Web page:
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2:04 pm
Mon July 16, 2012

Can Science Plant Brain Seeds That Make You Vote?

Adam Cole NPR

Originally published on Thu January 24, 2013 4:03 pm

In 2008, just a few days before the Democratic presidential primary between Barack Obama and Hillary Clinton in Pennsylvania, a large group of Pennsylvania voters got a very unusual phone call.

It was one of those get-out-the-vote reminder calls that people get every election cycle, but in addition to the bland exhortations about the importance of the election, potential voters were asked a series of carefully constructed questions:

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The Two-Way
1:46 pm
Mon July 16, 2012

Woman Accuses George Zimmerman Of Molesting Her For Years

George Zimmerman during a court hearing on June 29.
Joe Burbank AP

The case of George Zimmerman has taken a surprising turn today: In an audio tape released by prosecutors today, a woman accuses Zimmerman of molesting her for about a decade.

Zimmerman has been charged with second-degree murder in the killing of Trayvon Martin. Zimmerman has claimed he killed the unarmed 17-year-old in self-defense. But Martin's family and supporters allege Zimmerman racially profiled the African-American teenager and followed him despite a police dispatcher's advice not to do that.

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The Salt
1:44 pm
Mon July 16, 2012

Some Athletes Reject High-Tech Sports Fuel In Favor Of Real Food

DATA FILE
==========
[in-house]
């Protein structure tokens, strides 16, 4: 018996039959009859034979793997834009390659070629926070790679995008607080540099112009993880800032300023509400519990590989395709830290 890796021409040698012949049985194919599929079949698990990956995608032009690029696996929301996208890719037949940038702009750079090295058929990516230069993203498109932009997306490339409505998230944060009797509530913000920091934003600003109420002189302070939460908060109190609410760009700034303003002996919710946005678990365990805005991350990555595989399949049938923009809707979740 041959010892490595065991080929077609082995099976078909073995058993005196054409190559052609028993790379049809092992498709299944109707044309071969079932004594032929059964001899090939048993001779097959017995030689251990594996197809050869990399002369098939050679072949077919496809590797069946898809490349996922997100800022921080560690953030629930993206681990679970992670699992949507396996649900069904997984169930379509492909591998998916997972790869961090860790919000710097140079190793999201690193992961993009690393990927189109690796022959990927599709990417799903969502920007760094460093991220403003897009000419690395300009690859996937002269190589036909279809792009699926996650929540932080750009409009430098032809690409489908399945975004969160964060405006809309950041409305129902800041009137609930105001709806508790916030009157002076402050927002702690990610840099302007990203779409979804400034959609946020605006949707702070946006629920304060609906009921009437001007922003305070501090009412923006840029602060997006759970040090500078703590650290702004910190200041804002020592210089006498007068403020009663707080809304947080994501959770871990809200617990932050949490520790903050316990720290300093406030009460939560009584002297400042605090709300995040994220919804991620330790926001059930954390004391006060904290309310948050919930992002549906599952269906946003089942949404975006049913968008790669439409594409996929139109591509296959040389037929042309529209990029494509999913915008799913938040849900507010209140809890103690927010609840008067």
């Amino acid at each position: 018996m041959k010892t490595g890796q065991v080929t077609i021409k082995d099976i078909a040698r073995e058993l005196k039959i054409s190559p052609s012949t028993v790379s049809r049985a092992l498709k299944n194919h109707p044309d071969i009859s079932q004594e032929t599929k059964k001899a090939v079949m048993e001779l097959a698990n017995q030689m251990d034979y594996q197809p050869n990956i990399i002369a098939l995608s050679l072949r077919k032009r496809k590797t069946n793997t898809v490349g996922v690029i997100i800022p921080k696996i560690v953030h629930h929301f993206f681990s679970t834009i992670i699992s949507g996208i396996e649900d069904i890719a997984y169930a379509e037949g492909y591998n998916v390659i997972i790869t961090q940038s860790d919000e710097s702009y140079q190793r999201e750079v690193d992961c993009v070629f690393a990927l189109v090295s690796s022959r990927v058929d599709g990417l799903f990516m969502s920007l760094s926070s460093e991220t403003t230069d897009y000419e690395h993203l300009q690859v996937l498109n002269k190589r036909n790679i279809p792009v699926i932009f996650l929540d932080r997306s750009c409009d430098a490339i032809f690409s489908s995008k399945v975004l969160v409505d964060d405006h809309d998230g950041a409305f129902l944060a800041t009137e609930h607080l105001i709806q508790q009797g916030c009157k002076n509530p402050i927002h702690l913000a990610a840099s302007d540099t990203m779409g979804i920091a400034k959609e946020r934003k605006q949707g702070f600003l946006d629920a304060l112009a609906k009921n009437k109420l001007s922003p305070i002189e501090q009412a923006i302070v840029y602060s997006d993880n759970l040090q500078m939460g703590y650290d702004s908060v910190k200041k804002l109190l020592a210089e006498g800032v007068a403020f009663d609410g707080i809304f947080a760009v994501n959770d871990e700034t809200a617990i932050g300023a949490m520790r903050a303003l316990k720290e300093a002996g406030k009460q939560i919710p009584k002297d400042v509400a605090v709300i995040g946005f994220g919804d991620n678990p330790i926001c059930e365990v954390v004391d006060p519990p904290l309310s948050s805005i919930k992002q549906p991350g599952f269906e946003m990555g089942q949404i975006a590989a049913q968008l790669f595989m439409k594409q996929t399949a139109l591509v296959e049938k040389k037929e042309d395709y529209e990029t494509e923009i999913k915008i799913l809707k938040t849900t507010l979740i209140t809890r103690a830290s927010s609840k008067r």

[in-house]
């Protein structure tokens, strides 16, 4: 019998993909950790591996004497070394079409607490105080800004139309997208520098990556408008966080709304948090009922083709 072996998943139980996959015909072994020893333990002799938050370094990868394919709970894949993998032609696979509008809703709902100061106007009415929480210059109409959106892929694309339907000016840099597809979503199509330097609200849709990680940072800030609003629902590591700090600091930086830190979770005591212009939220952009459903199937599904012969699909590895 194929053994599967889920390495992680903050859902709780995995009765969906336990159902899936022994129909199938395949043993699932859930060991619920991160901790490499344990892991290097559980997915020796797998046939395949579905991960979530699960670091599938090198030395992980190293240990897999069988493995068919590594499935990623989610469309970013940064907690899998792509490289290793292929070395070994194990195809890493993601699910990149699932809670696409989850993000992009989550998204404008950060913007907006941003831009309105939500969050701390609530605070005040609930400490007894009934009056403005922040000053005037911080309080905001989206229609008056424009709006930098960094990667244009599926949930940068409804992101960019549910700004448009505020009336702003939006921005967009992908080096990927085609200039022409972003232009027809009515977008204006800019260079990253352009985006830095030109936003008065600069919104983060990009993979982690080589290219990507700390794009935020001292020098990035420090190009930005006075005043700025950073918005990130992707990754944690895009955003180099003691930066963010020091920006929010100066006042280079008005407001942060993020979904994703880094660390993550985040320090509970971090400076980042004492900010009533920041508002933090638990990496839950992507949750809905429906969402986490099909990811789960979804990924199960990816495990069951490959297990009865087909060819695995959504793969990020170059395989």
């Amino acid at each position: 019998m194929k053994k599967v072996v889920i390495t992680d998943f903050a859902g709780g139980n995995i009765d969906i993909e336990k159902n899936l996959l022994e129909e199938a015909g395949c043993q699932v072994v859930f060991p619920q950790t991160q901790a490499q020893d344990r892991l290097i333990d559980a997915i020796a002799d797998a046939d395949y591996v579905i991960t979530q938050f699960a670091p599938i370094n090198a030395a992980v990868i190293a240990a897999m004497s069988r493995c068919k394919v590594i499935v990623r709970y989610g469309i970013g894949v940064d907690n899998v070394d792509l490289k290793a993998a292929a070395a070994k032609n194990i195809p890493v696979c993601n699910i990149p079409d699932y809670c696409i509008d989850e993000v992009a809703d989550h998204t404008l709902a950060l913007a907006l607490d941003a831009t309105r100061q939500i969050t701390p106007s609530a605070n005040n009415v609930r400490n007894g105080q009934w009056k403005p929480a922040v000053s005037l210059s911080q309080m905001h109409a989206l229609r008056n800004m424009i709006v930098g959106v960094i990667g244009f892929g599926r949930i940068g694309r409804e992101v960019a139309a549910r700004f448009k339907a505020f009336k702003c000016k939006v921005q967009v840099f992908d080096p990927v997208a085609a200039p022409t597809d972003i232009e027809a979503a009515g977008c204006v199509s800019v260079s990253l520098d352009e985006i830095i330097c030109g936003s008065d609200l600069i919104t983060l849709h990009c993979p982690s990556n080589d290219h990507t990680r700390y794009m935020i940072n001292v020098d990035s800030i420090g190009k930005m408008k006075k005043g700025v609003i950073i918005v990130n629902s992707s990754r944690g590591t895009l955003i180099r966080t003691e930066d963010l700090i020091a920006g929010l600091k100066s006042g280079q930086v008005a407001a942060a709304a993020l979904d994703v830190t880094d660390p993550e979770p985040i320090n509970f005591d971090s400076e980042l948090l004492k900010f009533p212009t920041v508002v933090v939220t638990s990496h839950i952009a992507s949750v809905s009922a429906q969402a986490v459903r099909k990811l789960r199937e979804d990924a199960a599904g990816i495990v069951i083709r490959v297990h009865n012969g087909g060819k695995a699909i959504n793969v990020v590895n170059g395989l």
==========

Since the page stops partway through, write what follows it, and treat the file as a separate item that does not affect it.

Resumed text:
Some athletes are choosing water and real food instead of sports drinks and processed bars and gels.
iStockphoto.com

Originally published on Thu July 19, 2012 9:22 am

As the world's greatest athletes gear up for the 2012 Olympic Games in London this month, viewers like us are likely to see a spike in televised ads for sports drinks, nutritional bars, and energy gel — that goop that so many runners and cyclists suck from foil pouches.

Powerade, in fact, is the official sports drink of the 2012 Olympics, and if it's true what these kinds of ads imply, processed sports foods and neon-colored drinks are the stuff that gold medalists are made of.

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Middle East
1:39 pm
Mon July 16, 2012

A Syrian Defector Confronts A Sectarian Divide

Syria's ongoing fighting is increasingly a sectarian conflict with the majority Sunni Muslims facing off against the Alawites who make up most of the country's ruling elite. Here, government opponents rally in the northern town of Mareh on June 29.
Vedat Xhymshit AFP/Getty Images

Originally published on Mon July 16, 2012 5:16 pm

The violence in Syria is increasingly being called a civil war, and it can also be called a sectarian war, because much of the fighting pits the majority Sunni Muslims against the minority Alawites who make up much of the country's leadership.

Yet not everyone fits neatly into a category. There are some Alawites who have joined the uprising.

One 30-year-old Alawite man, who doesn't want his name revealed, is nervous as he lights another cigarette and tells the story of how he came to side with the opposition and turned his back on the Alawite rulers.

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The Two-Way
1:38 pm
Mon July 16, 2012

Kitty Wells, 'Queen Of Country,' Dead At Age 92

Originally published on Mon July 16, 2012 3:21 pm

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